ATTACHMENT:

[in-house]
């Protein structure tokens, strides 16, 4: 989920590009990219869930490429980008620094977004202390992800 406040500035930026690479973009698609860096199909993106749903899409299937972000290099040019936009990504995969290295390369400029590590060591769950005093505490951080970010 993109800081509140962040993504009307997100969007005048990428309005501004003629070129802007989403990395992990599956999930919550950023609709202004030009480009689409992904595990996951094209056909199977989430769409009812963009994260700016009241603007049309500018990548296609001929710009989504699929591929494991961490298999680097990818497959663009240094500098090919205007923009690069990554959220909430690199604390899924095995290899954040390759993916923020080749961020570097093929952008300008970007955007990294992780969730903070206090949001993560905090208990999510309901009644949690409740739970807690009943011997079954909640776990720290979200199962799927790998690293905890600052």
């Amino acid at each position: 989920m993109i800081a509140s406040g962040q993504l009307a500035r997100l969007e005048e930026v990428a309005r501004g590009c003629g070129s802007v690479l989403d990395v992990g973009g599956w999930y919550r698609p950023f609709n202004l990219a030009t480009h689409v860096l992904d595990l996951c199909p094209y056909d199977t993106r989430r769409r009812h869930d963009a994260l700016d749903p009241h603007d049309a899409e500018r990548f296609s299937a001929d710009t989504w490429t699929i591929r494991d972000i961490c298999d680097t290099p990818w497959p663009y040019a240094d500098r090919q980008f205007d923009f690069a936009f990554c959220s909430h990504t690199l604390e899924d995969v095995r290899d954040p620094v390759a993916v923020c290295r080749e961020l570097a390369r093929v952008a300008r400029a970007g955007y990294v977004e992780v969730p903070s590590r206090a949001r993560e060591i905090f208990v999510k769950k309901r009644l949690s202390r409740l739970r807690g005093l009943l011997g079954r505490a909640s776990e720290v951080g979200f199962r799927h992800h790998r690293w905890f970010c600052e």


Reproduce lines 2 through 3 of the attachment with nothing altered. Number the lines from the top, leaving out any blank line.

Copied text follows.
């Protein structure tokens, strides 16, 4: 989920590009990219869930490429980008620094977004202390992800 406040500035930026690479973009698609860096199909993106749903899409299937972000290099040019936009990504995969290295390369400029590590060591769950005093505490951080970010 993109800081509140962040993504009307997100969007005048990428309005501004003629070129802007989403990395992990599956999930919550950023609709202004030009480009689409992904595990996951094209056909199977989430769409009812963009994260700016009241603007049309500018990548296609001929710009989504699929591929494991961490298999680097990818497959663009240094500098090919205007923009690069990554959220909430690199604390899924095995290899954040390759993916923020080749961020570097093929952008300008970007955007990294992780969730903070206090949001993560905090208990999510309901009644949690409740739970807690009943011997079954909640776990720290979200199962799927790998690293905890600052």
């Amino acid at each position: 989920m993109i800081a509140s406040g962040q993504l009307a500035r997100l969007e005048e930026v990428a309005r501004g590009c003629g070129s802007v690479l989403d990395v992990g973009g599956w999930y919550r698609p950023f609709n202004l990219a030009t480009h689409v860096l992904d595990l996951c199909p094209y056909d199977t993106r989430r769409r009812h869930d963009a994260l700016d749903p009241h603007d049309a899409e500018r990548f296609s299937a001929d710009t989504w490429t699929i591929r494991d972000i961490c298999d680097t290099p990818w497959p663009y040019a240094d500098r090919q980008f205007d923009f690069a936009f990554c959220s909430h990504t690199l604390e899924d995969v095995r290899d954040p620094v390759a993916v923020c290295r080749e961020l570097a390369r093929v952008a300008r400029a970007g955007y990294v977004e992780v969730p903070s590590r206090a949001r993560e060591i905090f208990v999510k769950k309901r009644l949690s202390r409740l739970r807690g005093l009943l011997g079954r505490a909640s776990e720290v951080g979200f199962r799927h992800h790998r690293w905890f970010c600052e």